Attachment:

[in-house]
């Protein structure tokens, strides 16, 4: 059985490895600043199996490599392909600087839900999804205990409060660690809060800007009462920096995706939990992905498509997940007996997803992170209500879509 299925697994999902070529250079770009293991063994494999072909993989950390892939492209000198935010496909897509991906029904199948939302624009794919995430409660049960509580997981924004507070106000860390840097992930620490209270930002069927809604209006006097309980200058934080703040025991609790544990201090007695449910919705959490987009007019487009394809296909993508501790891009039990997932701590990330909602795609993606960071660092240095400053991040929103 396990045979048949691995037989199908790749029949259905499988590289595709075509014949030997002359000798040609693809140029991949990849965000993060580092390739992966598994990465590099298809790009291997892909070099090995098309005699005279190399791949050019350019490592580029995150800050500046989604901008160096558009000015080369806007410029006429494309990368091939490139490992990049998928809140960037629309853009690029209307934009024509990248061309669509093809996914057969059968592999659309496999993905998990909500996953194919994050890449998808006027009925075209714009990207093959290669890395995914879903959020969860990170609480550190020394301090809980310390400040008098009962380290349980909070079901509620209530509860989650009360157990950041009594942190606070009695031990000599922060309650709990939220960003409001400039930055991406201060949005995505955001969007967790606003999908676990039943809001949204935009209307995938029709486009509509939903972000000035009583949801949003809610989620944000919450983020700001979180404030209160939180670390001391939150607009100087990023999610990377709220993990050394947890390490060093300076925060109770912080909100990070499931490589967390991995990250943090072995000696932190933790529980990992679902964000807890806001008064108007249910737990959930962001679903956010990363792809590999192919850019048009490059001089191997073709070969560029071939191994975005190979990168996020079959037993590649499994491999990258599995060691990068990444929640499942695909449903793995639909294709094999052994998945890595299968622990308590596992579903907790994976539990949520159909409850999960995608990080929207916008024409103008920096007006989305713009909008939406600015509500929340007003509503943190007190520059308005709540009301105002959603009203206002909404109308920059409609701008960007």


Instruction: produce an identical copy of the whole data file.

[in-house]
């Protein structure tokens, strides 16, 4: 059985490895600043199996490599392909600087839900999804205990409060660690809060800007009462920096995706939990992905498509997940007996997803992170209500879509 299925697994999902070529250079770009293991063994494999072909993989950390892939492209000198935010496909897509991906029904199948939302624009794919995430409660049960509580997981924004507070106000860390840097992930620490209270930002069927809604209006006097309980200058934080703040025991609790544990201090007695449910919705959490987009007019487009394809296909993508501790891009039990997932701590990330909602795609993606960071660092240095400053991040929103 396990045979048949691995037989199908790749029949259905499988590289595709075509014949030997002359000798040609693809140029991949990849965000993060580092390739992966598994990465590099298809790009291997892909070099090995098309005699005279190399791949050019350019490592580029995150800050500046989604901008160096558009000015080369806007410029006429494309990368091939490139490992990049998928809140960037629309853009690029209307934009024509990248061309669509093809996914057969059968592999659309496999993905998990909500996953194919994050890449998808006027009925075209714009990207093959290669890395995914879903959020969860990170609480550190020394301090809980310390400040008098009962380290349980909070079901509620209530509860989650009360157990950041009594942190606070009695031990000599922060309650709990939220960003409001400039930055991406201060949005995505955001969007967790606003999908676990039943809001949204935009209307995938029709486009509509939903972000000035009583949801949003809610989620944000919450983020700001979180404030209160939180670390001391939150607009100087990023999610990377709220993990050394947890390490060093300076925060109770912080909100990070499931490589967390991995990250943090072995000696932190933790529980990992679902964000807890806001008064108007249910737990959930962001679903956010990363792809590999192919850019048009490059001089191997073709070969560029071939191994975005190979990168996020079959037993590649499994491999990258599995060691990068990444929640499942695909449903793995639909294709094999052994998945890595299968622990308590596992579903907790994976539990949520159909409850999960995608990080929207916008024409103008920096007006989305713009909008939406600015509500929340007003509503943190007190520059308005709540009301105002959603009203206002909404109308920059409609701008960007």